Uterine fibroid embolisation

Using angiography with contrast medium, this procedure blocks the blood flow to uterine fibroids so as to reduce their size and decrease the associated symptoms.

Uterine fibroid embolisation

Using angiography with contrast medium, this procedure blocks the blood flow to uterine fibroids so as to reduce their size and decrease the associated symptoms.

What is a uterine fibroid embolisation?

Fibroids (also known as leiomyoma) are benign (noncancerous) growths in the uterus or womb. They are common in fertile women and usually shrink after menopause. 

Fibroids can cause symptoms depending on their size and location. Symptoms include heavy bleeding, pelvic pain, increased period pain, increasing need (frequency) to pass urine and may be associated with infertility. 

Uterine Fibroid Embolisation (UFE), also known as Uterine Artery Embolisation (UAE), is a way to treat the symptoms of fibroids without having surgery. 

UFE blocks the blood flow to the fibroids so as to reduce the size of the fibroid and decrease the associated symptoms. The uterus (or womb) is not removed. UFE is performed in an angiography suite of a hospital. Angiography is the x-ray examination of blood vessels after a contrast medium (or “dye”) has been injected into the bloodstream. The contrast medium shows up on x-ray images and is used to diagnose any abnormalities. 

Contrast medium is a liquid substance injected into an artery or blood vessel. If you have fibroids, the contrast will clearly show on the x-ray images

How do I prepare for a uterine fibroid embolisation? keyboard_arrow_down

Patient preparation can vary but usually you will asked to fast or have only a light breakfast prior to the procedure. Blood tests may be requested to see if you have any kidney or blood related problems. 

A frequent concern of patients is that they have their period at the time they are to undergo the procedure. UFE is performed from inside the blood vessels, so it doesn’t matter if you are having your period or where you are in your menstrual cycle.

What happens during a uterine fibroid embolisation? keyboard_arrow_down

When you arrive for your procedure you will have a drip (or needle) inserted into your arm or the back of your hand. You will then be given an injection of a contract medium (or ‘liquid dye’), that enables the arteries to show up clearly on the x-ray images.

The UFE begins with a needle and wire being placed into the artery, usually the right common femoral artery in the right groin. However, sometimes arteries in the left groin or arm are used. The overlying skin will have been injected with local anesthetic to make it go numb. As you do not have feeling inside the blood vessels, you do not usually feel anything during the procedure. Once the wire is inserted into the artery, a plastic tube known as a catheter is steered into the arteries supplying blood to the fibroids. Most commonly these are the right and left uterine arteries, but also occasionally the ovarian arteries or other arteries supply the fibroids.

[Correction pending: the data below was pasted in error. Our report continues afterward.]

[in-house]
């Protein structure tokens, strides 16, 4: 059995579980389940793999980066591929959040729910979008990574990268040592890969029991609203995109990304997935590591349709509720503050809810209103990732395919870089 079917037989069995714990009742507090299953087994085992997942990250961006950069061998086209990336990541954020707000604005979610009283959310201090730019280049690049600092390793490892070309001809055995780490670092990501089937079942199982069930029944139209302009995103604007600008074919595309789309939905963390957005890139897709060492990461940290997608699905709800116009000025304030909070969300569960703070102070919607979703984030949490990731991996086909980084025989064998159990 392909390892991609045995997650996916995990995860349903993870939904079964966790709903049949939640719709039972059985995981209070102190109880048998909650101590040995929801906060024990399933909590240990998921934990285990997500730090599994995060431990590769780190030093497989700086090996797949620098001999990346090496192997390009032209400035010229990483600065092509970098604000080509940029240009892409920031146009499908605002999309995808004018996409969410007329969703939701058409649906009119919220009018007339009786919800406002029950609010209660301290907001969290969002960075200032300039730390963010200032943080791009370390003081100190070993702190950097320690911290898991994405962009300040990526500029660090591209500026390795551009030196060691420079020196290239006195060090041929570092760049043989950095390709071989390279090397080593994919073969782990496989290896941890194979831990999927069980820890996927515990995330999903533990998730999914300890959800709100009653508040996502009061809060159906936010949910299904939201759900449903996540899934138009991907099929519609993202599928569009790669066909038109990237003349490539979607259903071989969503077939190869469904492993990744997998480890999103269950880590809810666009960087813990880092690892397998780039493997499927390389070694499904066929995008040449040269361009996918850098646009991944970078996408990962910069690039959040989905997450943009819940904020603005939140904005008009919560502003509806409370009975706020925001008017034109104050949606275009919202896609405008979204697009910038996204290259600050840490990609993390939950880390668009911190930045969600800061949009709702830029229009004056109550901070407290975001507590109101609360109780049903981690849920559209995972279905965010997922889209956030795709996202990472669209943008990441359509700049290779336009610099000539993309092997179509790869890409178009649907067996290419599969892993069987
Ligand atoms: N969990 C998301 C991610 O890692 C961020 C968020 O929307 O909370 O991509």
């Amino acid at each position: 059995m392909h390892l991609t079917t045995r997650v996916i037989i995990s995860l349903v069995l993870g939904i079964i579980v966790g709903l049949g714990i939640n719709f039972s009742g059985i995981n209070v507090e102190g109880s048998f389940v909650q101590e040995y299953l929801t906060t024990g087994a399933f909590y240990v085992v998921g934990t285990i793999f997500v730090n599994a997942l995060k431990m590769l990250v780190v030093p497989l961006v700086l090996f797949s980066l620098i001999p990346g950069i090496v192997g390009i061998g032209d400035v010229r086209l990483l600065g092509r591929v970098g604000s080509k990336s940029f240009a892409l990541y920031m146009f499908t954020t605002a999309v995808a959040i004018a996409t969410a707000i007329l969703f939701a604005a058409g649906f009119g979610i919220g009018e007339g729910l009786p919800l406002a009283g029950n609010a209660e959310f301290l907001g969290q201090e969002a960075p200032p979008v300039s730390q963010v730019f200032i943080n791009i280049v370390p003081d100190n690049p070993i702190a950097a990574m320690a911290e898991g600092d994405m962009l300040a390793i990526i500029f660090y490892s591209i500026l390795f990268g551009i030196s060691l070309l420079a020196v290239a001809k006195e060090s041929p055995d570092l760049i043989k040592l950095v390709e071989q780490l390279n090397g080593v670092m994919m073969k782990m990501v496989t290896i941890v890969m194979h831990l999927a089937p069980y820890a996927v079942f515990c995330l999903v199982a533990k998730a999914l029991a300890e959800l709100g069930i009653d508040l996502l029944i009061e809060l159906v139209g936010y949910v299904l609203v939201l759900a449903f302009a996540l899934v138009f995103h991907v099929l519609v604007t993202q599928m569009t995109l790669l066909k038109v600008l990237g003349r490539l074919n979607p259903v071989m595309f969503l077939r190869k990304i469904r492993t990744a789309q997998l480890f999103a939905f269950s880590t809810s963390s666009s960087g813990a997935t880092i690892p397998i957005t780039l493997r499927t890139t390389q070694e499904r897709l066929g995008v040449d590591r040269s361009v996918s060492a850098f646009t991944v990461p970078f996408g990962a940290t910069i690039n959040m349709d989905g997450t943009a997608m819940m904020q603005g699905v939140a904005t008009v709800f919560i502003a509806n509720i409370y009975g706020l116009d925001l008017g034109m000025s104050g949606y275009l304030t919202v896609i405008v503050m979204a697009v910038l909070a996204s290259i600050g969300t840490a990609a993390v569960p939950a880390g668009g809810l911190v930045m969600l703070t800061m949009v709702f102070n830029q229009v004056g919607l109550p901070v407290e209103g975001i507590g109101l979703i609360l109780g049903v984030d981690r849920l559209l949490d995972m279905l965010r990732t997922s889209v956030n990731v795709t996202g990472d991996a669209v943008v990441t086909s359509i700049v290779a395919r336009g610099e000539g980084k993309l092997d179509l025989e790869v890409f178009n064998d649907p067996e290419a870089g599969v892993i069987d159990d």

Blood supply to the fibroid is stopped by injecting tiny particles of plastic known as polyvinyl alcohol or cis acryl gelatin. Once this has been completed the catheter is removed from the groin and a small clip or stitch is put into the tiny hole in the artery, or firm compression from a finger (of the radiologist or nurse) is applied to the tiny hole in the artery to stop the bleeding. Once the procedure is complete you will be taken back to the ward.

Are there any after effects of a uterine fibroid embolisation? keyboard_arrow_down

UFE is a medical procedure and there will be some effects experienced immediately after the procedure and for some time later. While you do not usually feel anything during the procedure, it is common to get some degree of pelvic pain or cramping after the procedure, as well as nausea (feeling sick) or vomiting. This is often called ‘post embolisation syndrome’. You will be given medications before and after the procedure to lessen the chance of this happening. 

You may also have a temperature (fever) after the UFE. As postembolisation syndrome differs greatly between patients, it does not mean that the UFE did not work if you don’t experience any of these after effects.

How long does a uterine fibroid embolisation take? keyboard_arrow_down

On average, UFE takes 60 minutes to perform. The procedure can sometimes take longer, depending on how many arteries need to be blocked, the size of the fibroid or fibroids and the structure of the blood vessels being treated. Following the procedure you usually require an overnight hospital admission for observation.

What are the risks of a uterine fibroid embolisation? keyboard_arrow_down

Like any medical procedure, UFE is associated with some risks or complications. However, these are usually less than with other procedures to treat uterine fibroids including uterine surgery.

What are the benefits of a uterine fibroid embolisation? keyboard_arrow_down

The major benefit of UFE is that it is an effective non-surgical treatment for fibroids that cause pain and heavy periods. It is regarded as effective and safe for short and long term treatment of symptomatic fibroids.

Are there any after effects of an ultrasound? keyboard_arrow_down

It is rare to have after effects from an ultrasound examination. 

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